Migratory birds are declining globally because of the way humans have modified the landscape in recent decades, according to new research from the University of East Anglia.
A new study published today shows that population declines have been greatest among species that migrate to areas with more human infrastructure – roads, buildings, power lines, wind turbines – as well as high population densities and prey levels. does.
Habitat degradation and climate change have also played a part in driving the long-term decline.
The research team hopes their work will help them learn how to best target conservation efforts.
Dr James Gilroy from the UEA School of Environmental Sciences said: “We know that migratory birds are in greater decline than non-migratory species, but it is not clear why.
“We wanted to find out where in their life cycle these migratory species are most vulnerable to human impacts.”
The research team identified 16 human-induced threats to migratory birds, including infrastructure associated with bird disturbance and collisions, the conversion of land from natural habitats to human land use, and climate change.
Advances in satellite imagery allowed the team to map each of the 16 threats across Europe, Africa and western Asia. The team also produced the first large-scale map of hunting pressure across the region.
A total of 103 species of migratory birds were studied, including several rapidly declining species such as the tortoise, pigeon and common cuckoo, using the massive dataset.
The team calculated ‘threat scores’ for factors such as habitat loss and climate change, breeding locations as well as non-breeding categories.
They then explored the relationship between these threat scores and bird population trends, calculated from 1985 to 2018 by the Pan-European Common Bird Monitoring Scheme (PECBMS).
Dr C, Lyre Buchan, from the UEA School of Biological Sciences, said: “We found that human modification of landscapes across the bird’s distribution range in Europe, Africa and Western Asia is associated with decreased numbers of more than 100 Afro-Eurasian migratory birds.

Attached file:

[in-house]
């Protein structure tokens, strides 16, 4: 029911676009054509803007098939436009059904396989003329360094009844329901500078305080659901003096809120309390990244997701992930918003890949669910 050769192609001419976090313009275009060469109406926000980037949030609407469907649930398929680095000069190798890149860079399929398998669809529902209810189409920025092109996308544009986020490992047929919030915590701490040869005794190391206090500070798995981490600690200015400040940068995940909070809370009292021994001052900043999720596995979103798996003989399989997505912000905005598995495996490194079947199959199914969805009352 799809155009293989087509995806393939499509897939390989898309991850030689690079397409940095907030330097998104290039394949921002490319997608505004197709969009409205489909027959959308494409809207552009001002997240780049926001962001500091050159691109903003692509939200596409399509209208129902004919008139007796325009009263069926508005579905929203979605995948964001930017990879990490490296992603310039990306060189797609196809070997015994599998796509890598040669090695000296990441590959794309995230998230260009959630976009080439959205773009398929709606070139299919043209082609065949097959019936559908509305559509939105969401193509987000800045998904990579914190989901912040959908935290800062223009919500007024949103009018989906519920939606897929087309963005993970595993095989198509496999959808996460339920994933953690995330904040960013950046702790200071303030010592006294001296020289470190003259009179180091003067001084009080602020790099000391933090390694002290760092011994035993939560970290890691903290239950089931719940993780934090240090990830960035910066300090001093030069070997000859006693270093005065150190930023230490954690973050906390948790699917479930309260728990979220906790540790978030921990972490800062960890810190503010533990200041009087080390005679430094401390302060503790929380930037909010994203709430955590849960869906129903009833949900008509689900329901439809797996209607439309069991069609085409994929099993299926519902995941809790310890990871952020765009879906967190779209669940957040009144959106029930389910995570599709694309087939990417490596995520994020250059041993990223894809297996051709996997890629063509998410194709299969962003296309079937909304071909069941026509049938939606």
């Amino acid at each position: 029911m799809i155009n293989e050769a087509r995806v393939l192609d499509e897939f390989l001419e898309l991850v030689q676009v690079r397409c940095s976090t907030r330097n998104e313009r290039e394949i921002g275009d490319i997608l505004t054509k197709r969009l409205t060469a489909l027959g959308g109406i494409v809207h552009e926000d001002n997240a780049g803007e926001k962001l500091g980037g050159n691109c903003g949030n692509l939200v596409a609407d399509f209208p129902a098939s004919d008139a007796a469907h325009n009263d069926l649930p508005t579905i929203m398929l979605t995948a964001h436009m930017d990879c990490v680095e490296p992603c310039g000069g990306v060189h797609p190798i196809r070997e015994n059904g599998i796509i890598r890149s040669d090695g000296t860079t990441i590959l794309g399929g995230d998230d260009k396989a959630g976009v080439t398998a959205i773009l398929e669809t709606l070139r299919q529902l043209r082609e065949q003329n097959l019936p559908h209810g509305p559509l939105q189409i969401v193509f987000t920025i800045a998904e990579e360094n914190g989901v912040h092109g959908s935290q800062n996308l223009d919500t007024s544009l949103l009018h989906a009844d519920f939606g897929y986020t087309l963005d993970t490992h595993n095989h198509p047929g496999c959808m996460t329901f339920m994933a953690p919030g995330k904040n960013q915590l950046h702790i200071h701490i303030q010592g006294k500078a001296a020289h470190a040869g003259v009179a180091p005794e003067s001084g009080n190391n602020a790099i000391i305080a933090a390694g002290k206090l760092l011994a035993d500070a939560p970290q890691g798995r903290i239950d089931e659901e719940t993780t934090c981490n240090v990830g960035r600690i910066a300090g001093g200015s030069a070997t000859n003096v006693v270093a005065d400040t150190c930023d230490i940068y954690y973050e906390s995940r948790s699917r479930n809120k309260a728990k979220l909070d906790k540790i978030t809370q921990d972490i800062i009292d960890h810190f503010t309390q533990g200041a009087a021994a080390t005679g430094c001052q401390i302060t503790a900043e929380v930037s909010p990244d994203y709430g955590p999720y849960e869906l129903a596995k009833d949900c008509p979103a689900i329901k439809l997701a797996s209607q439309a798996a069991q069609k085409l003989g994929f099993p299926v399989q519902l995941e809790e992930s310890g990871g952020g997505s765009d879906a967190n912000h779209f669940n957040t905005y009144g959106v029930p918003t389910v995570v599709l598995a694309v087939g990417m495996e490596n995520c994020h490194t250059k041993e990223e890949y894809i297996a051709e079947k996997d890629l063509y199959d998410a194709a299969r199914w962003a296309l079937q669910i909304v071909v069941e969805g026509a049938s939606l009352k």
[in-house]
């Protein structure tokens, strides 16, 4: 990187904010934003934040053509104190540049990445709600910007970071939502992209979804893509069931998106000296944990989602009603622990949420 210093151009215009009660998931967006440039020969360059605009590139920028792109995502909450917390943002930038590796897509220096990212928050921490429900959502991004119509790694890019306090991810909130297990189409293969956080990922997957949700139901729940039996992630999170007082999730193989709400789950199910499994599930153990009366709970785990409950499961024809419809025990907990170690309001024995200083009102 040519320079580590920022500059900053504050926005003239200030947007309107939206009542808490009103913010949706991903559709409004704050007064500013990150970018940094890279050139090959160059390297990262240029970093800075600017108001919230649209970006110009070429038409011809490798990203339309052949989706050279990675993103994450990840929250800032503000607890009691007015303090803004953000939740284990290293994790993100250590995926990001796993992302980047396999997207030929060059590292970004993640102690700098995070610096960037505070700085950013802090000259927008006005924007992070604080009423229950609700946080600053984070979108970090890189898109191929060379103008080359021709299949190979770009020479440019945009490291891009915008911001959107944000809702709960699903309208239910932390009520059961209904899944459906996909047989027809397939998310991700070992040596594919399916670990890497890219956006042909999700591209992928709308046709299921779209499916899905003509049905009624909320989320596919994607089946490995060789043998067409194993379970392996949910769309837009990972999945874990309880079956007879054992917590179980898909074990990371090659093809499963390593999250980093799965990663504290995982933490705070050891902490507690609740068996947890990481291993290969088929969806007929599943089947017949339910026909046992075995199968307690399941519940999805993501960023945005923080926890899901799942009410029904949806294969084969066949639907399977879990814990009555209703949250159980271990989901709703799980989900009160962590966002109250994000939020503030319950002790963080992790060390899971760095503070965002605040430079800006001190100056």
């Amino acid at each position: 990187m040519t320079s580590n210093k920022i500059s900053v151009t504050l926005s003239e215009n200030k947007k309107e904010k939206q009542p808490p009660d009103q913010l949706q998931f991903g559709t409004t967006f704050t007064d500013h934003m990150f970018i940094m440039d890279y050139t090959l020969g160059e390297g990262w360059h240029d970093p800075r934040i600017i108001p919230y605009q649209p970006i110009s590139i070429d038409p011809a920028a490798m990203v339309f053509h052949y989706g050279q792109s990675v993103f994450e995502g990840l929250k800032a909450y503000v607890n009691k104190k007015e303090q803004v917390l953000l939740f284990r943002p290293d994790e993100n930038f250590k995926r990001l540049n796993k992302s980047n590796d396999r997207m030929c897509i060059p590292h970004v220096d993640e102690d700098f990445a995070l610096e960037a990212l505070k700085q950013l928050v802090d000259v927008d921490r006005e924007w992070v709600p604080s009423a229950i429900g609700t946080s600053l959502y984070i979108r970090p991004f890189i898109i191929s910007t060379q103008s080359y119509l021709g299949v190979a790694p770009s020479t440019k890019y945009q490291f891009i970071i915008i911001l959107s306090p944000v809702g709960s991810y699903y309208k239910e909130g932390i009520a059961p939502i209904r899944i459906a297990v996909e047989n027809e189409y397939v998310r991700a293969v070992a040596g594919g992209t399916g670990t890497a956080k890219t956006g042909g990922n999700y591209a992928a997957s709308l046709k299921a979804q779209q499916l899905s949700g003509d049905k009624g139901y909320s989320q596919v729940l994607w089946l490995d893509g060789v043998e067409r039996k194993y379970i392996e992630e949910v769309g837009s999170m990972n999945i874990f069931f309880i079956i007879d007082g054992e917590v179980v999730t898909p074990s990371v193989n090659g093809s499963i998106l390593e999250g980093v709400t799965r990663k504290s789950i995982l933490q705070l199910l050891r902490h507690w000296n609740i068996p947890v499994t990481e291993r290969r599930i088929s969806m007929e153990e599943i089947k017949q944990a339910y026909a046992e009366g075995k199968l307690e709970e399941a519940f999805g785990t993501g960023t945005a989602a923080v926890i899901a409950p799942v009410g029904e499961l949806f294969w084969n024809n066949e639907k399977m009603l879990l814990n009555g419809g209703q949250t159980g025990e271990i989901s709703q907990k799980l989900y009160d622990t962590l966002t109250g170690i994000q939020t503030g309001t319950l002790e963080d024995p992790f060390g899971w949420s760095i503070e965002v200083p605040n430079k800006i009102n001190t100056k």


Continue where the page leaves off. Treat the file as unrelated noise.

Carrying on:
“When we talk about landscape modification, we mean things like roads, buildings, power lines, wind turbines – anything that isn’t naturally there.
“One of the biggest impacts is caused by things that would kill a bird outright – for example flying into a wind turbine, a building, being struck by lightning on a power line, hitting a vehicle, or hunting. We found that exposure to these is reflected in population reductions in breeding birds at risk of human-induced ‘direct mortality’ in winter ranges of bird.”
Dr. Aldina Franco from UEA’s School of Environmental Sciences also said: “Our findings are important because we need to understand which species are being most affected by humans in decline in their seasonal migrations. Pointing out that birds are exposed to these Threats are most exposed, we can get help. Target protection work.”
The research was led by the UEA (UK) in collaboration with the University of Porto and the University of Lisbon (both Portugal) and the Czech Society for Ornithology (Czech Republic).
Researchers working on this project have received funding from the Natural Environment Research Council (NERC), the European Commission and the Portuguese Science and Technology Foundation.